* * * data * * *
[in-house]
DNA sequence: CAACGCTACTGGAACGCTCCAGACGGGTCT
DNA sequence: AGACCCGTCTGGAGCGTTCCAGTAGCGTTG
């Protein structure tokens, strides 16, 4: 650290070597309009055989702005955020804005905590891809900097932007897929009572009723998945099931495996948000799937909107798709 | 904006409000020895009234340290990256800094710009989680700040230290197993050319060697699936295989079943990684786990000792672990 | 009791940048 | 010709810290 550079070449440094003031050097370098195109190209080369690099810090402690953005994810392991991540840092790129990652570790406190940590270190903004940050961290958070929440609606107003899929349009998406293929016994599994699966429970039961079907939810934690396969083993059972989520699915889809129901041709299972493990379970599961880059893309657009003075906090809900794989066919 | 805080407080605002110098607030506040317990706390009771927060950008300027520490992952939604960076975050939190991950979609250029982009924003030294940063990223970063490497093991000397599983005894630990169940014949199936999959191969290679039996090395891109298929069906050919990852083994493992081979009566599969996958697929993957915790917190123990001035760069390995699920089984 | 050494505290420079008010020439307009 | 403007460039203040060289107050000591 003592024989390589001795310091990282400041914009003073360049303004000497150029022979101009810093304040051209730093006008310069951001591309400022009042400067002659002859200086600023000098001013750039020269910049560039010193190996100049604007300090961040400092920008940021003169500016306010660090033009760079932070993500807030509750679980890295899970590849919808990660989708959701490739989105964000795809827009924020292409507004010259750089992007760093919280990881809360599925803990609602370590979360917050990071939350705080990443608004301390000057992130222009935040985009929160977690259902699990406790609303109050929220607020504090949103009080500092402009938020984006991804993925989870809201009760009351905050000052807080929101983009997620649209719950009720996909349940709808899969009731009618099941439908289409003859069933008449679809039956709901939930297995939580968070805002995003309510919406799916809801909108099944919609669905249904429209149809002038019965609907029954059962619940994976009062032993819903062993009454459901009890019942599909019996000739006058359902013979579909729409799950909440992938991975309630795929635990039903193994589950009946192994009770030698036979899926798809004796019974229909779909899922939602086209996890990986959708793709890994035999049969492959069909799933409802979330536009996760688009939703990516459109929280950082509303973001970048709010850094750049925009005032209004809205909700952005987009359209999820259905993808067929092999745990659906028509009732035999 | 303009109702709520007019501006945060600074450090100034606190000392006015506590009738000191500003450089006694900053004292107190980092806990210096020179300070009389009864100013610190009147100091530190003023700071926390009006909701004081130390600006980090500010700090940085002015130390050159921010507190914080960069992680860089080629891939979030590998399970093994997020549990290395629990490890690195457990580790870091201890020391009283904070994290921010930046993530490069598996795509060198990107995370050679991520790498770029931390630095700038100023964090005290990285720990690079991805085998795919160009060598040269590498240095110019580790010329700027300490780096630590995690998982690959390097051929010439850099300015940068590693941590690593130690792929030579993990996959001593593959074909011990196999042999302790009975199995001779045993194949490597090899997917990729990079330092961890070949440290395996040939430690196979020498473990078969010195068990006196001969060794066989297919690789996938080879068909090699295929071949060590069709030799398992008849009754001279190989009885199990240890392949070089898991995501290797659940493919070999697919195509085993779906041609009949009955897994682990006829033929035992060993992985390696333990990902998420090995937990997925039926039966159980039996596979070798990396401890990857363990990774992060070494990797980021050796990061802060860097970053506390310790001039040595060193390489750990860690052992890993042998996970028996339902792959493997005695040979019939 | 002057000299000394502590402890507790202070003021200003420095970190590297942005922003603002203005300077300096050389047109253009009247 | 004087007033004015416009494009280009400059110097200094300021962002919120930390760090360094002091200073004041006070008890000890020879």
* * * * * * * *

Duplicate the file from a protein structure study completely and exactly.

[in-house]
DNA sequence: CAACGCTACTGGAACGCTCCAGACGGGTCT
DNA sequence: AGACCCGTCTGGAGCGTTCCAGTAGCGTTG
């Protein structure tokens, strides 16, 4: 650290070597309009055989702005955020804005905590891809900097932007897929009572009723998945099931495996948000799937909107798709 | 904006409000020895009234340290990256800094710009989680700040230290197993050319060697699936295989079943990684786990000792672990 | 009791940048 | 010709810290 550079070449440094003031050097370098195109190209080369690099810090402690953005994810392991991540840092790129990652570790406190940590270190903004940050961290958070929440609606107003899929349009998406293929016994599994699966429970039961079907939810934690396969083993059972989520699915889809129901041709299972493990379970599961880059893309657009003075906090809900794989066919 | 805080407080605002110098607030506040317990706390009771927060950008300027520490992952939604960076975050939190991950979609250029982009924003030294940063990223970063490497093991000397599983005894630990169940014949199936999959191969290679039996090395891109298929069906050919990852083994493992081979009566599969996958697929993957915790917190123990001035760069390995699920089984 | 050494505290420079008010020439307009 | 403007460039203040060289107050000591 003592024989390589001795310091990282400041914009003073360049303004000497150029022979101009810093304040051209730093006008310069951001591309400022009042400067002659002859200086600023000098001013750039020269910049560039010193190996100049604007300090961040400092920008940021003169500016306010660090033009760079932070993500807030509750679980890295899970590849919808990660989708959701490739989105964000795809827009924020292409507004010259750089992007760093919280990881809360599925803990609602370590979360917050990071939350705080990443608004301390000057992130222009935040985009929160977690259902699990406790609303109050929220607020504090949103009080500092402009938020984006991804993925989870809201009760009351905050000052807080929101983009997620649209719950009720996909349940709808899969009731009618099941439908289409003859069933008449679809039956709901939930297995939580968070805002995003309510919406799916809801909108099944919609669905249904429209149809002038019965609907029954059962619940994976009062032993819903062993009454459901009890019942599909019996000739006058359902013979579909729409799950909440992938991975309630795929635990039903193994589950009946192994009770030698036979899926798809004796019974229909779909899922939602086209996890990986959708793709890994035999049969492959069909799933409802979330536009996760688009939703990516459109929280950082509303973001970048709010850094750049925009005032209004809205909700952005987009359209999820259905993808067929092999745990659906028509009732035999 | 303009109702709520007019501006945060600074450090100034606190000392006015506590009738000191500003450089006694900053004292107190980092806990210096020179300070009389009864100013610190009147100091530190003023700071926390009006909701004081130390600006980090500010700090940085002015130390050159921010507190914080960069992680860089080629891939979030590998399970093994997020549990290395629990490890690195457990580790870091201890020391009283904070994290921010930046993530490069598996795509060198990107995370050679991520790498770029931390630095700038100023964090005290990285720990690079991805085998795919160009060598040269590498240095110019580790010329700027300490780096630590995690998982690959390097051929010439850099300015940068590693941590690593130690792929030579993990996959001593593959074909011990196999042999302790009975199995001779045993194949490597090899997917990729990079330092961890070949440290395996040939430690196979020498473990078969010195068990006196001969060794066989297919690789996938080879068909090699295929071949060590069709030799398992008849009754001279190989009885199990240890392949070089898991995501290797659940493919070999697919195509085993779906041609009949009955897994682990006829033929035992060993992985390696333990990902998420090995937990997925039926039966159980039996596979070798990396401890990857363990990774992060070494990797980021050796990061802060860097970053506390310790001039040595060193390489750990860690052992890993042998996970028996339902792959493997005695040979019939 | 002057000299000394502590402890507790202070003021200003420095970190590297942005922003603002203005300077300096050389047109253009009247 | 004087007033004015416009494009280009400059110097200094300021962002919120930390760090360094002091200073004041006070008890000890020879």